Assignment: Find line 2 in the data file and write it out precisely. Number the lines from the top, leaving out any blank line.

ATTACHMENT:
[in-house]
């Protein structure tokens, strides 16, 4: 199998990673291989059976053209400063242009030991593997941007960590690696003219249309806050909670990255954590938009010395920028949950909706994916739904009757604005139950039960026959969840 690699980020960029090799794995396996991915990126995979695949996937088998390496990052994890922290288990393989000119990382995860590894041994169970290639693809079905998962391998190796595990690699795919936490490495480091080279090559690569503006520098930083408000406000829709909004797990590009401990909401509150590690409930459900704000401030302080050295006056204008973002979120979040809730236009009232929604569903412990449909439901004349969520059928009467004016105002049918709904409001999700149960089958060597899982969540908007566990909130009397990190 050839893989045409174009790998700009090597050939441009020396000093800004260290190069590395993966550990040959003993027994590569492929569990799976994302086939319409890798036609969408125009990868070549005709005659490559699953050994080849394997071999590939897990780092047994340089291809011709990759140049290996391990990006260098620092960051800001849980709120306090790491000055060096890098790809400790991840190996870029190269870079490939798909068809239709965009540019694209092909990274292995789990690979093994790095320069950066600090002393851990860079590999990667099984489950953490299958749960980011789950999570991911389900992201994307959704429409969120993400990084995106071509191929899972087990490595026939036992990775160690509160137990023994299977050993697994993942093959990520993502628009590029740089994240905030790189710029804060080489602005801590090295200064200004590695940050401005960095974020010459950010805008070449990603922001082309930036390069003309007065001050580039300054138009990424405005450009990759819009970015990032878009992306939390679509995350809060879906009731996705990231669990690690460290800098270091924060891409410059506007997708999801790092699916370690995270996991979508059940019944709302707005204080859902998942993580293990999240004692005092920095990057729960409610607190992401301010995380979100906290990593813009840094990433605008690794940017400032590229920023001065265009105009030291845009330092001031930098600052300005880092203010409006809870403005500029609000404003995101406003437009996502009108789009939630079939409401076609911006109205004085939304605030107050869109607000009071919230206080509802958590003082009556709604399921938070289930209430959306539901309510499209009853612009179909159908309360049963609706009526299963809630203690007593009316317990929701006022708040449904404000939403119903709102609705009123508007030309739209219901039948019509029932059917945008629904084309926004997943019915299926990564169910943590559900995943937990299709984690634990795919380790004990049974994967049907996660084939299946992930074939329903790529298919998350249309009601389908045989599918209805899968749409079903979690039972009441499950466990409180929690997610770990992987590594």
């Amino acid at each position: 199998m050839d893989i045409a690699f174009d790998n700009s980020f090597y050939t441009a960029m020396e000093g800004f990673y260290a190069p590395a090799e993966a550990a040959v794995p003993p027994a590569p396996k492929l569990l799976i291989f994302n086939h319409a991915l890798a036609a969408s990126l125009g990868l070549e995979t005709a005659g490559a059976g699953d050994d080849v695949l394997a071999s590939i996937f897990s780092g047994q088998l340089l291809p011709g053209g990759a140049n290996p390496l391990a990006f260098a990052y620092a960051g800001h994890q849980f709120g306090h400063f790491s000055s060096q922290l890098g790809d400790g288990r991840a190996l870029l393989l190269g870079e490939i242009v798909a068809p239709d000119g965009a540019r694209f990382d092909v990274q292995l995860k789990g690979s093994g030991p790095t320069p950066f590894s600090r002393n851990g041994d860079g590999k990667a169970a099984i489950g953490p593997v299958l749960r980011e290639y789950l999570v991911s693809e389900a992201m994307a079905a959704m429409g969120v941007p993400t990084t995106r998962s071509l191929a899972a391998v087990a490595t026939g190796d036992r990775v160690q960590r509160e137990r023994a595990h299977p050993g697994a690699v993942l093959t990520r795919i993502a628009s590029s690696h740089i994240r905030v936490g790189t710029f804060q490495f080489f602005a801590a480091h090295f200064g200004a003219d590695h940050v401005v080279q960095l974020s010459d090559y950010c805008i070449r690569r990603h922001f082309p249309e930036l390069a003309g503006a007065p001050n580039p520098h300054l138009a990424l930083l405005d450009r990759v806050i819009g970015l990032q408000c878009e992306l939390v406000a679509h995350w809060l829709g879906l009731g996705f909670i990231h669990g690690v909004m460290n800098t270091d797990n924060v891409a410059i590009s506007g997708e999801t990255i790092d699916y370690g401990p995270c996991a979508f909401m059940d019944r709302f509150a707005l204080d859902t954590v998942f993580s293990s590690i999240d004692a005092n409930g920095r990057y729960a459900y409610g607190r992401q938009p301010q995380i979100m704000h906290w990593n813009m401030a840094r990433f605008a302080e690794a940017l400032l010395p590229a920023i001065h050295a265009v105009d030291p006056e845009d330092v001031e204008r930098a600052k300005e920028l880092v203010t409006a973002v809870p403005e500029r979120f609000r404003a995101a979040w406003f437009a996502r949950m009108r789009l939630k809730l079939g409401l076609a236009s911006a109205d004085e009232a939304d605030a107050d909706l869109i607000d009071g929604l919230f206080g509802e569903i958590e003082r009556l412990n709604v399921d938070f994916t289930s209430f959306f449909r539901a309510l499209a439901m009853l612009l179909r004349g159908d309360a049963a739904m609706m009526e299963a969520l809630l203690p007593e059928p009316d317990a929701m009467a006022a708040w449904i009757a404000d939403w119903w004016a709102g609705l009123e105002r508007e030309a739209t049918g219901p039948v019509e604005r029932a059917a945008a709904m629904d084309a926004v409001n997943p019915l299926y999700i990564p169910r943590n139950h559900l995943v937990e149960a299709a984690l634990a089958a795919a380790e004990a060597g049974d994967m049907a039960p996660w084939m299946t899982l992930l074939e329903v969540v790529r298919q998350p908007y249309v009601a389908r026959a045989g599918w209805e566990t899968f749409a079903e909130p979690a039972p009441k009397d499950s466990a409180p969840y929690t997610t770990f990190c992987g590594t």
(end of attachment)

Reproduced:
């Protein structure tokens, strides 16, 4: 199998990673291989059976053209400063242009030991593997941007960590690696003219249309806050909670990255954590938009010395920028949950909706994916739904009757604005139950039960026959969840 690699980020960029090799794995396996991915990126995979695949996937088998390496990052994890922290288990393989000119990382995860590894041994169970290639693809079905998962391998190796595990690699795919936490490495480091080279090559690569503006520098930083408000406000829709909004797990590009401990909401509150590690409930459900704000401030302080050295006056204008973002979120979040809730236009009232929604569903412990449909439901004349969520059928009467004016105002049918709904409001999700149960089958060597899982969540908007566990909130009397990190 050839893989045409174009790998700009090597050939441009020396000093800004260290190069590395993966550990040959003993027994590569492929569990799976994302086939319409890798036609969408125009990868070549005709005659490559699953050994080849394997071999590939897990780092047994340089291809011709990759140049290996391990990006260098620092960051800001849980709120306090790491000055060096890098790809400790991840190996870029190269870079490939798909068809239709965009540019694209092909990274292995789990690979093994790095320069950066600090002393851990860079590999990667099984489950953490299958749960980011789950999570991911389900992201994307959704429409969120993400990084995106071509191929899972087990490595026939036992990775160690509160137990023994299977050993697994993942093959990520993502628009590029740089994240905030790189710029804060080489602005801590090295200064200004590695940050401005960095974020010459950010805008070449990603922001082309930036390069003309007065001050580039300054138009990424405005450009990759819009970015990032878009992306939390679509995350809060879906009731996705990231669990690690460290800098270091924060891409410059506007997708999801790092699916370690995270996991979508059940019944709302707005204080859902998942993580293990999240004692005092920095990057729960409610607190992401301010995380979100906290990593813009840094990433605008690794940017400032590229920023001065265009105009030291845009330092001031930098600052300005880092203010409006809870403005500029609000404003995101406003437009996502009108789009939630079939409401076609911006109205004085939304605030107050869109607000009071919230206080509802958590003082009556709604399921938070289930209430959306539901309510499209009853612009179909159908309360049963609706009526299963809630203690007593009316317990929701006022708040449904404000939403119903709102609705009123508007030309739209219901039948019509029932059917945008629904084309926004997943019915299926990564169910943590559900995943937990299709984690634990795919380790004990049974994967049907996660084939299946992930074939329903790529298919998350249309009601389908045989599918209805899968749409079903979690039972009441499950466990409180929690997610770990992987590594």